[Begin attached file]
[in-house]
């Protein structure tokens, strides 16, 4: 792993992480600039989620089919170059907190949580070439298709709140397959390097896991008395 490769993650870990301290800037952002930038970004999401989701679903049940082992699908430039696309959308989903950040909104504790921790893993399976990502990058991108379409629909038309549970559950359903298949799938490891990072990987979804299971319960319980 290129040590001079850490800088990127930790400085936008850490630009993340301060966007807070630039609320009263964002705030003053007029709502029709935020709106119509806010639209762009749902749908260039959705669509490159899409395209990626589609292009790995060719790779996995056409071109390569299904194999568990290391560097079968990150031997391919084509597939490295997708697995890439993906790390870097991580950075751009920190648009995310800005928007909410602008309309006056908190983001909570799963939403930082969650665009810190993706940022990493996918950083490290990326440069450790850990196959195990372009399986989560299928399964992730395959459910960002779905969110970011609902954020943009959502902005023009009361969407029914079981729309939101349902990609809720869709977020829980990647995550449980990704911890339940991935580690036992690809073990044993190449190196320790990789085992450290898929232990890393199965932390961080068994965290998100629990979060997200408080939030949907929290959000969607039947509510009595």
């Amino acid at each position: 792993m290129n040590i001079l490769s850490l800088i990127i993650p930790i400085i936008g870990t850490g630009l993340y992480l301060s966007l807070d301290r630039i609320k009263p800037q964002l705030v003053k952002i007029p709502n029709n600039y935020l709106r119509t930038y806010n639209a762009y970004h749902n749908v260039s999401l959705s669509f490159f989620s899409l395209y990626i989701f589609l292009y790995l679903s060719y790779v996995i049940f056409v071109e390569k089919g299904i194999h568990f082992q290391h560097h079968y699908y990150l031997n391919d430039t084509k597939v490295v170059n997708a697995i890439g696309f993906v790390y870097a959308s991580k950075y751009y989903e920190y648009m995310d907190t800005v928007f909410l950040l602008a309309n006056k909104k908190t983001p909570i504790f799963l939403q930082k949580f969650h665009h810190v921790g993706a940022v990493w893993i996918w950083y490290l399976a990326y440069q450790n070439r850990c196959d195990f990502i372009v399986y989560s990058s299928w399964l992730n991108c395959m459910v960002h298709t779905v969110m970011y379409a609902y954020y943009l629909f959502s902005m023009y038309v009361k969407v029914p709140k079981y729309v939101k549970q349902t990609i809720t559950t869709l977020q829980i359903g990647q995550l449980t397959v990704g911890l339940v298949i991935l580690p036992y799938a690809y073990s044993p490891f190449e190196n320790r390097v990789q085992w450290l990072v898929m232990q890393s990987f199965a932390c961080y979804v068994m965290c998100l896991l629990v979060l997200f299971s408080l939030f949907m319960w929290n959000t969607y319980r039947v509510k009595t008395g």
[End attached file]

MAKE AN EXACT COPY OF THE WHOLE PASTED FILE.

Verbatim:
[in-house]
């Protein structure tokens, strides 16, 4: 792993992480600039989620089919170059907190949580070439298709709140397959390097896991008395 490769993650870990301290800037952002930038970004999401989701679903049940082992699908430039696309959308989903950040909104504790921790893993399976990502990058991108379409629909038309549970559950359903298949799938490891990072990987979804299971319960319980 290129040590001079850490800088990127930790400085936008850490630009993340301060966007807070630039609320009263964002705030003053007029709502029709935020709106119509806010639209762009749902749908260039959705669509490159899409395209990626589609292009790995060719790779996995056409071109390569299904194999568990290391560097079968990150031997391919084509597939490295997708697995890439993906790390870097991580950075751009920190648009995310800005928007909410602008309309006056908190983001909570799963939403930082969650665009810190993706940022990493996918950083490290990326440069450790850990196959195990372009399986989560299928399964992730395959459910960002779905969110970011609902954020943009959502902005023009009361969407029914079981729309939101349902990609809720869709977020829980990647995550449980990704911890339940991935580690036992690809073990044993190449190196320790990789085992450290898929232990890393199965932390961080068994965290998100629990979060997200408080939030949907929290959000969607039947509510009595």
């Amino acid at each position: 792993m290129n040590i001079l490769s850490l800088i990127i993650p930790i400085i936008g870990t850490g630009l993340y992480l301060s966007l807070d301290r630039i609320k009263p800037q964002l705030v003053k952002i007029p709502n029709n600039y935020l709106r119509t930038y806010n639209a762009y970004h749902n749908v260039s999401l959705s669509f490159f989620s899409l395209y990626i989701f589609l292009y790995l679903s060719y790779v996995i049940f056409v071109e390569k089919g299904i194999h568990f082992q290391h560097h079968y699908y990150l031997n391919d430039t084509k597939v490295v170059n997708a697995i890439g696309f993906v790390y870097a959308s991580k950075y751009y989903e920190y648009m995310d907190t800005v928007f909410l950040l602008a309309n006056k909104k908190t983001p909570i504790f799963l939403q930082k949580f969650h665009h810190v921790g993706a940022v990493w893993i996918w950083y490290l399976a990326y440069q450790n070439r850990c196959d195990f990502i372009v399986y989560s990058s299928w399964l992730n991108c395959m459910v960002h298709t779905v969110m970011y379409a609902y954020y943009l629909f959502s902005m023009y038309v009361k969407v029914p709140k079981y729309v939101k549970q349902t990609i809720t559950t869709l977020q829980i359903g990647q995550l449980t397959v990704g911890l339940v298949i991935l580690p036992y799938a690809y073990s044993p490891f190449e190196n320790r390097v990789q085992w450290l990072v898929m232990q890393s990987f199965a932390c961080y979804v068994m965290c998100l896991l629990v979060l997200f299971s408080l939030f949907m319960w929290n959000t969607y319980r039947v509510k009595t008395g």